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Oak Cottage

A Grade II Listed Building in High Roding, Essex

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Latitude: 51.8314 / 51°49'53"N

Longitude: 0.3253 / 0°19'31"E

OS Eastings: 560324

OS Northings: 217311

OS Grid: TL603173

Mapcode National: GBR NGV.51W

Mapcode Global: VHHM4.L7BC

Entry Name: Oak Cottage

Listing Date: 17 October 1983

Grade: II

Source: Historic England

Source ID: 1101732

English Heritage Legacy ID: 352748

Location: High Roothing, Uttlesford, Essex, CM6

County: Essex

District: Uttlesford

Civil Parish: High Roothing

Built-Up Area: High Roding

Traditional County: Essex

Lieutenancy Area (Ceremonial County): Essex

Church of England Parish: High Roding All Saints

Church of England Diocese: Chelmsford

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Listing Text


4/8 Oak Cottage


Two houses, C15 and C16, combined to form one, with C20 extensions. Timber
framed, plastered, roof tiled. This complicated building comprises (1) at the
NE end, a 2-storey building of 2 bays aligned NW-SE, exhibiting weathered
timber to the SW, surviving from a larger house of which nothing else remains,
C16, and (2) a C15 hall house consisting of 3 bays aligned NE-SW. The small
space between them has been infilled. 2 storey extension to rear (NW) and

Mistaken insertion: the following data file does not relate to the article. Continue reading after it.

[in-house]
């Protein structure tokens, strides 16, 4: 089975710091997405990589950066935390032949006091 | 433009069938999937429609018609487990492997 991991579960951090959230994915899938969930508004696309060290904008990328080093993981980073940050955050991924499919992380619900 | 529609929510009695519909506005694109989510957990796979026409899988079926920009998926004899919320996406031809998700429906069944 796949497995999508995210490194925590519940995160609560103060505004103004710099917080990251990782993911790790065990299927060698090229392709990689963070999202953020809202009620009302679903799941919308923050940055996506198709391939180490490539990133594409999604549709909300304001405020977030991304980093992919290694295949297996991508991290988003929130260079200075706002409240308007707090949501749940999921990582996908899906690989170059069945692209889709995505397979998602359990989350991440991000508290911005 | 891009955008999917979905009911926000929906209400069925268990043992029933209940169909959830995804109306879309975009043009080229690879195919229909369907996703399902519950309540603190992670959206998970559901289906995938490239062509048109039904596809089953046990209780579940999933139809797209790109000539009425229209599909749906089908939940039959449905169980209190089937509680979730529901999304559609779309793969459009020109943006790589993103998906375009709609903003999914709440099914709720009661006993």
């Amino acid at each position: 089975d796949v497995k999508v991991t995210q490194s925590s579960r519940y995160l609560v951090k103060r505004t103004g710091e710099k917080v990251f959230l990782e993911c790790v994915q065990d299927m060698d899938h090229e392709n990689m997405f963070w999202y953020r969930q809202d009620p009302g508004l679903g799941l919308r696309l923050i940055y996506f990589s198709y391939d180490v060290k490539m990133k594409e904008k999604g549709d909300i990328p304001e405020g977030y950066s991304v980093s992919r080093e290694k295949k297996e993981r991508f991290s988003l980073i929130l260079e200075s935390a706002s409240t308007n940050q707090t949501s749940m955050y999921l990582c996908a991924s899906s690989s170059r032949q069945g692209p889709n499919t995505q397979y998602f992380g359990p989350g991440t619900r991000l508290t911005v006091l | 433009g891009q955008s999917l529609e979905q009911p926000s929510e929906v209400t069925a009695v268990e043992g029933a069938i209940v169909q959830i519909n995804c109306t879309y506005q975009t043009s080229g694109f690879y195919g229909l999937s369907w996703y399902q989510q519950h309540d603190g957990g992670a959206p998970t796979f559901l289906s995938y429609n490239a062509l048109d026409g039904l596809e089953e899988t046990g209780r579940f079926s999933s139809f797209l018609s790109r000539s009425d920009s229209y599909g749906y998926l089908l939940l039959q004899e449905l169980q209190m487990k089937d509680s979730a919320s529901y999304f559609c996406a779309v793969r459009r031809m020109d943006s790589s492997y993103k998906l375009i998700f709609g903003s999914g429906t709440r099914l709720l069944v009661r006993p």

additional single-storey extension, C20. 2 storeys. On the ground floor, 3
C20 casement windows, 4 on first floor. Gablet roof at NE end, gabled at SW
end. Some timber framing exposed internally. A jetty has been constructed at
the front of the NE building after the initial construction, a rare feature.
A chimney stack of 2 hearths has been inserted at the SW end of the middle bay
of the hall house, late C16. To the NE of it an inserted floor consists of
axial beam and common joists, all with elaborate roll mouldings, c.1500 but
this has been truncated at the NE end and supported by a C17 transverse beam,
plain apart from chamfers and chamfer stops. To NE of this an area of plain
joists probably indicates the site of a former timber framed chimney and the
short space between the buildings. In the roof there is evidence of major
rebuilding in the C16. All 4 braces of a crownpost (2 arch-braces to the
collar-purlin, 2 curved down-braces to the tiebeam) have been retained, all
smoke-blackened, but the post itself has been replaced. This curious operation.
probably implies that the original crownpost had a moulded cap and base, and
the construction of a wattled partition at that point in the C16 required a
plainer crownpost. Elsewhere smoke-blackened rafters have been retained but
re-set. The roof of the NE wing is of clasped purlin construction. An
interesting repair to a tiebeam one bay from the SW end consists of a splint
connected to the tiebeam by a joint not unlike a trait-de-Jupiter scarf, with
large edge-pegs and hand-made nails, implying a sophisticated carpentry
technique, probably no later than the C17.

Listing NGR: TL6032417311

This text is from the original listing, and may not necessarily reflect the current setting of the building.

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